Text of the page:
Maybe in a normal election cycle, if a normal Republican was taking office, if anything at all was normal about any of this I’d be able to choke up some words about how much Barack and Michelle Obama have meant to me, and how sorry I am to see them go.
I’ve never been much of a protester myself. I’ve attended a small handful of them, but only in a journalistic capacity: I showed up to take some pictures and show support by posting them online, using my small amount of social media influence to help draw attention to those I saw as the real heroes—the people out marching.
Growing up in the 90s as a young girl looking for her strength was…tricky. Things were improving, of course, but female heroes were few and far between, and often the best ones were found in programs and movies that my sheltering parents kept me from anyway (shoutout to Xena and Buffy, I never knew ye).
Have you been listening to my podcast with Tim Baughman of That Tiny Website fame, Everyone Is Funnier Than Us? If you haven’t, you should do that now. We can be found on iTunes, Google Play Music, and Pocket Casts, and of course you can also listen in your web browser if you’d like!
We’re sorta funny!
Once you’re caught up to the latest episode, Ep. 8 – Science…Get On That (or hell, skip around, see if I care), play “Would You Rather?” with us!
We answered a series of 6 WYR questions on this week’s episode. We each submitted 3, and 2 of them are holiday-themed. They’re fun. Play along by answering in these polls!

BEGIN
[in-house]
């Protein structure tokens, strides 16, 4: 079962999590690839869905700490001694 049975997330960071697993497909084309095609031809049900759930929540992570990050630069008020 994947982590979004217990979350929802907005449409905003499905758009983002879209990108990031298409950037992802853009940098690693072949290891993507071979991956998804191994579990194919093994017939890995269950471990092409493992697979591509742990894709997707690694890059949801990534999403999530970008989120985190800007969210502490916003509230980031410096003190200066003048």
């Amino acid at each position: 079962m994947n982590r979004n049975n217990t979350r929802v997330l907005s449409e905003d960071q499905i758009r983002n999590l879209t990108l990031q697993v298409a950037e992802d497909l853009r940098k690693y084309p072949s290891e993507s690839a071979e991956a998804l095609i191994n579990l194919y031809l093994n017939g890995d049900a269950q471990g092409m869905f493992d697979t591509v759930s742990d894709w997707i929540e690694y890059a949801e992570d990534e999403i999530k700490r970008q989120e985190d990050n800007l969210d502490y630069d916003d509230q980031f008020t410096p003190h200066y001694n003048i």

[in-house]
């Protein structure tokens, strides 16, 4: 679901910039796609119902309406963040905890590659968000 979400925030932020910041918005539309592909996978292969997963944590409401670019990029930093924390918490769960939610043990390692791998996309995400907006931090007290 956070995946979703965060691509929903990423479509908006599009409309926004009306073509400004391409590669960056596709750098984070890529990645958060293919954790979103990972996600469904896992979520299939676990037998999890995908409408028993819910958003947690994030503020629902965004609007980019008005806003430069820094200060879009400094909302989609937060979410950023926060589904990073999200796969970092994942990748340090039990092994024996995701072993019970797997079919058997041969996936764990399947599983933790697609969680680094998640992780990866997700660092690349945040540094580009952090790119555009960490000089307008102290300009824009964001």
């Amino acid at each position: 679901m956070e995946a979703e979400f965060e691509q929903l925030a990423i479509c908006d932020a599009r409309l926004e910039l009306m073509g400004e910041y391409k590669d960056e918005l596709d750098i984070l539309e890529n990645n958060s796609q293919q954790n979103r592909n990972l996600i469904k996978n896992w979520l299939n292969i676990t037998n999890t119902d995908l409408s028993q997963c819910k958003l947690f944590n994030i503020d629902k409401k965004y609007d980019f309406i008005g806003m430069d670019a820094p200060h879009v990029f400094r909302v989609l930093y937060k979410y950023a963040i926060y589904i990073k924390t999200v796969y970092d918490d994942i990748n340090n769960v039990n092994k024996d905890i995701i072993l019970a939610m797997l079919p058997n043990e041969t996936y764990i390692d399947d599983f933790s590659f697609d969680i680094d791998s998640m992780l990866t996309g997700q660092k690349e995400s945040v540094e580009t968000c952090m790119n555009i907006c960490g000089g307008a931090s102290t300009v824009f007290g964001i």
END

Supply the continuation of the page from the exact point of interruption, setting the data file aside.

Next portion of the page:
WYR: Give Hugh Hefner a BJ or eat a live tarantula?
WYR: Have one hand that is a bucket or one leg that is a ladder?
WYR: Christmas music and decor be up year round, or have to celebrate a different winter holiday than your usual (eg if you celebrate Christmas, have to celebrate Hanukkah or Kwanzaa) from now on instead?
Christmas All Year
WYR: Have the mind of a 5 year old but the body of an 80 year old or the mind of an 80 year old but the body of a 5 year old?
5 in 80\'s body
80 in 5\'s body
WYR: listen to “Firework” by Katy Perry on repeat 10 hrs/day for the rest of your life, or subsist entirely on Saltine crackers and fried ants for the rest of your life?
I feel like a plastic bag, give me \"Firework\"
Saltines & ants, please
WYR: Be a mall Santa Claus once a year every Christmas Eve for three hours or be forced to watch your least favorite holiday film on repeat for the 24 hours leading up to every Christmas?
Least Favorite Holiday Film
Thanks for playing! We will discuss the results on our next episode, so stay tuned!
I can’t be the only comedian out there who is having, like, a really hard time being funny lately, right?
The thing about funny people is we tend to make jokes to deal with awful things, not because our lives are going swimmingly or anything. I mean I’m assuming most of you know someone who is a comic or at least tells a lot of jokes and I’m guessing they tend to tell jokes even during hard times. Probably to the point of being inappropriate, just statistically speaking (comedians are assholes, is what I’m saying).
And if you don’t know anyone like that, just think of, say, Chandler Bing. “Oh, my best friend is going through a divorce? Better crack a joke instead of consoling him.”